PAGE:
The Times lists "powerful patriotism and deep respect for military life" as a major factor in recruiters' success in San Antonio. A significant portion the city's population includes military veterans and retirees, which also helps to create a "reliable and steady source of recruits."

Local community organizer Christina Valero says "young, poor people of color" are easy prey for recruiters.

"Looking at the flashy recruitment vehicles lowered and customized with rims and military video games (the PAC recruiters had a "Go Army" Humvee and a large SUV painted with Army colors)," Valero says, "it is not hard to see that the military is specifically marketing itself toward a specific population: a population that perfectly describes the majority of San Antonio: young people of color from lower-income backgrounds."

The day after recruiters visited Palo Alto, the Defense Department announced the 2,000th casualty in the war in Iraq. Seventeen men and women from San Antonio have died in Iraq since the former Texas governor launched the war in March 2003.

"Now it is the youth of San Antonio who are doing the dirty work of Uncle Sam," says Valero. "The sea of blood runs not only red, but black and brown as well."

Valero has joined a coalition of students and anti-war organizers to host a panel discussion at the UTSA Downtown campus on the war in Iraq. The panel will feature Fernando Suarez, a man whose son died in Iraq; Hart Viges, a member of Iraq Veterans Against the War; Silky Shah, a student organizer with Grassroots Leadership; and Lovella Calica of the National Youth and Student Peace Coalition who conducts counter-recruitment training camps.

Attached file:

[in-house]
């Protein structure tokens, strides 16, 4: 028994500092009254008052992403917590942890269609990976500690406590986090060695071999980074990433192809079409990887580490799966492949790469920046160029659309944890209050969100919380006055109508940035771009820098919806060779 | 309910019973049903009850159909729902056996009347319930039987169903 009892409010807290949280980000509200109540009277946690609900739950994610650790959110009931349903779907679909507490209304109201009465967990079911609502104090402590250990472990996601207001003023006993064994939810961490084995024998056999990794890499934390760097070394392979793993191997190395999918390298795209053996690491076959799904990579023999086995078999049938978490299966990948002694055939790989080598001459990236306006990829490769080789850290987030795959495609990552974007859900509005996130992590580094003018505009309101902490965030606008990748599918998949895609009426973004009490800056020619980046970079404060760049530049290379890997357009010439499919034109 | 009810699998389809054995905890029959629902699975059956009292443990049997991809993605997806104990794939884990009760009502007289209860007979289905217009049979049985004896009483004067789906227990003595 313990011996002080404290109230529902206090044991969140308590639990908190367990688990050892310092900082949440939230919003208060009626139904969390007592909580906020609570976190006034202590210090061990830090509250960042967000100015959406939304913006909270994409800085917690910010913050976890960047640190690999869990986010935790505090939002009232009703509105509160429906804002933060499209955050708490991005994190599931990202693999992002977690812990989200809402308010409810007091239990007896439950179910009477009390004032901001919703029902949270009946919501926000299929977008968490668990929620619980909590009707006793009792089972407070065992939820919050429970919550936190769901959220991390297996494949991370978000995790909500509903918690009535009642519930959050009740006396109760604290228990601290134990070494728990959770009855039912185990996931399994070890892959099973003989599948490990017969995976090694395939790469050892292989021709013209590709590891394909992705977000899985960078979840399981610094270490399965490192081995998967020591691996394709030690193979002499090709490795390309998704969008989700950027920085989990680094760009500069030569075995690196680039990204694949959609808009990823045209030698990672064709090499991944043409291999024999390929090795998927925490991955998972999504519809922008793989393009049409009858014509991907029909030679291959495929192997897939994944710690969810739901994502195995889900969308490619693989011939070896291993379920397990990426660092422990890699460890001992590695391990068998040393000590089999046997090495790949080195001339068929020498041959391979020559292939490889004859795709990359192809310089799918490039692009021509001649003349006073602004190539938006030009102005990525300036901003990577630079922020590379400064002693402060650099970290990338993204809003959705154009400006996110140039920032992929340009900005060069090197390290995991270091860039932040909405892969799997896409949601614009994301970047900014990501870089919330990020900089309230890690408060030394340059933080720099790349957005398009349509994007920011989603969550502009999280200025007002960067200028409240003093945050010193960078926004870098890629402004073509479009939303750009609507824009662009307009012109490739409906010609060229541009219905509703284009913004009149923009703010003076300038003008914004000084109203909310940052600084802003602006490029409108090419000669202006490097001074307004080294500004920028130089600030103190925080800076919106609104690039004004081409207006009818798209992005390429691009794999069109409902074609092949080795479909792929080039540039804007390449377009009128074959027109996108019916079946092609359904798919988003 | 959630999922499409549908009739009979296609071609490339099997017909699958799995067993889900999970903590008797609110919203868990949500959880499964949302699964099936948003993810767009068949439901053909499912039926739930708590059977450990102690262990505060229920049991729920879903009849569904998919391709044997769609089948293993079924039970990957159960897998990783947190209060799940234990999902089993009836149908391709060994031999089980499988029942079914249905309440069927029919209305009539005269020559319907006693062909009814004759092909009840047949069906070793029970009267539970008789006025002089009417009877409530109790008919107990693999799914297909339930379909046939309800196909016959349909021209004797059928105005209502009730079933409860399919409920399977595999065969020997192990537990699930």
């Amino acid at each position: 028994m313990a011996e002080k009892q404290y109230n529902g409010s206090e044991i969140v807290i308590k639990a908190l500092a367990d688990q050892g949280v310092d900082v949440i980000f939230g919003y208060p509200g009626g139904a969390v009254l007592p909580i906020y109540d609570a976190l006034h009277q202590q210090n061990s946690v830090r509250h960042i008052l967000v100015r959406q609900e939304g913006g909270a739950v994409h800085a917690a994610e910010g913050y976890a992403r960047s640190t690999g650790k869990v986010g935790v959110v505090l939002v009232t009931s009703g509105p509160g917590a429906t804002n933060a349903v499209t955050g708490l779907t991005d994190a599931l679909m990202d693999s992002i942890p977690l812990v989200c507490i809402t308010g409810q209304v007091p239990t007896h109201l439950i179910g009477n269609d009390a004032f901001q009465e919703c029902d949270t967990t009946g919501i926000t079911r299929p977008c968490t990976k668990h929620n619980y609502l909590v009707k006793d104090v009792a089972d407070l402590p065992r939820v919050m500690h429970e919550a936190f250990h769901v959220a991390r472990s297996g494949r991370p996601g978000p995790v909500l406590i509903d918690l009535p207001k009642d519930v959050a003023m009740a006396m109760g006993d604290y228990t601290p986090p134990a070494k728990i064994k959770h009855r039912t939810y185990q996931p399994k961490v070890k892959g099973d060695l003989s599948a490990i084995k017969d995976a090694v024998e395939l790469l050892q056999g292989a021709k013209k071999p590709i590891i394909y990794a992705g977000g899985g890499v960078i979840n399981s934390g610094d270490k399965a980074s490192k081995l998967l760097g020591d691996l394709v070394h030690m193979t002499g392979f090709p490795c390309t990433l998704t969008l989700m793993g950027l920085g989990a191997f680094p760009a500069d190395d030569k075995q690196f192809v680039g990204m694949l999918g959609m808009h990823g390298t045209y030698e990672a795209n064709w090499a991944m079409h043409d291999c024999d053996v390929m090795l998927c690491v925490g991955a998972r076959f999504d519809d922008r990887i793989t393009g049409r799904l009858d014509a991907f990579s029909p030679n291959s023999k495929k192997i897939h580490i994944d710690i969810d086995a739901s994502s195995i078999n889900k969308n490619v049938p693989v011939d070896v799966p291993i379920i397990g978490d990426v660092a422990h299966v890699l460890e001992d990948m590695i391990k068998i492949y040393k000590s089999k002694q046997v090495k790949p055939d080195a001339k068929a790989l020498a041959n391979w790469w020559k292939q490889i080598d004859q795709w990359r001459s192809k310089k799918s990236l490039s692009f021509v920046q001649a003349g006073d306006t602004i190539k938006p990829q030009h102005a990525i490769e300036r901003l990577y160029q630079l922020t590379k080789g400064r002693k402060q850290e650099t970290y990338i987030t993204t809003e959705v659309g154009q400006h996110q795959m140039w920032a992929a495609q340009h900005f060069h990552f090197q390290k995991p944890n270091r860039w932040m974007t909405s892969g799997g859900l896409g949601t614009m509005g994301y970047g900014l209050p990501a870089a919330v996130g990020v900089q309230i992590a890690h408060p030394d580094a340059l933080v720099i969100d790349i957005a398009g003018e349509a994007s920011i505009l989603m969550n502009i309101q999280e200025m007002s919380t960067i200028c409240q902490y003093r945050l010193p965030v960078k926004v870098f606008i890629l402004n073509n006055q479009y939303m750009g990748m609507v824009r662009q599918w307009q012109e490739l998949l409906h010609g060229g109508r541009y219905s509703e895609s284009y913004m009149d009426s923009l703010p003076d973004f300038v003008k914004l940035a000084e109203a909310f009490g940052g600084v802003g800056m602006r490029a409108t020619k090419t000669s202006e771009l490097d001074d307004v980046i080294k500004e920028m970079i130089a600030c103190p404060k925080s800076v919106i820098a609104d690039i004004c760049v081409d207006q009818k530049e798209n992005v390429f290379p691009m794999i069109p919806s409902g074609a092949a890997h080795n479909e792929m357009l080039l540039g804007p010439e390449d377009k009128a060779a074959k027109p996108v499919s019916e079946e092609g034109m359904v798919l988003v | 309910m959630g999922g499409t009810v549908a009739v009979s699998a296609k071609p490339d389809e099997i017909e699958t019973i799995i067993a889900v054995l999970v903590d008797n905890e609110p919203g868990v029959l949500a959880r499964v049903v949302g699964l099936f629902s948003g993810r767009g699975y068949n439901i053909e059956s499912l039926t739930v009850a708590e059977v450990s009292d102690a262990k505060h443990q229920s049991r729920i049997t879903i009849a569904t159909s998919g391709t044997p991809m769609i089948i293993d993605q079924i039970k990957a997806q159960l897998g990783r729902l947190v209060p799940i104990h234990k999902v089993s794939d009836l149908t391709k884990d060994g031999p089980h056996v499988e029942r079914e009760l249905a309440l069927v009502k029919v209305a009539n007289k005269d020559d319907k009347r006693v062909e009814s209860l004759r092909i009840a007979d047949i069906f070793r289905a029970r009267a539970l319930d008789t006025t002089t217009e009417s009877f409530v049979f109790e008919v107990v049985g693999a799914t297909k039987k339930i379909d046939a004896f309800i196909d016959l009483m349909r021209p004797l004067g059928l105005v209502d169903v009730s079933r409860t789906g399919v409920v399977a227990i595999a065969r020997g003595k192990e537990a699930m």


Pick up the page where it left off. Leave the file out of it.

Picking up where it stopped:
The realities of war

6:30pm, Thu Nov 3

UTSA Downtown Campus
Durango Bldg, Room 2.302

Locally, there has been little outcry about military recruiters on college or high-school campuses. Nick Vandelist of UTSA's Progressive Student Organization says his group has challenged recruiters on campuses by checking their credentials with the career-services office, which books recruiter visits to UTSA. "As a whole, our organization doesn't approve of it (recruiting on campus), but we have no official statement in regard to it."

UTSA students have distributed counter-recruiting literature provided by the American Friends Service Committee and Veterans for Peace. "We have people who are ex-military who are opposed to the headhunters who come and try to recruit students," says Vandelist. "They point out that you have a greater likelihood to be shot in combat than becoming a special-forces officer."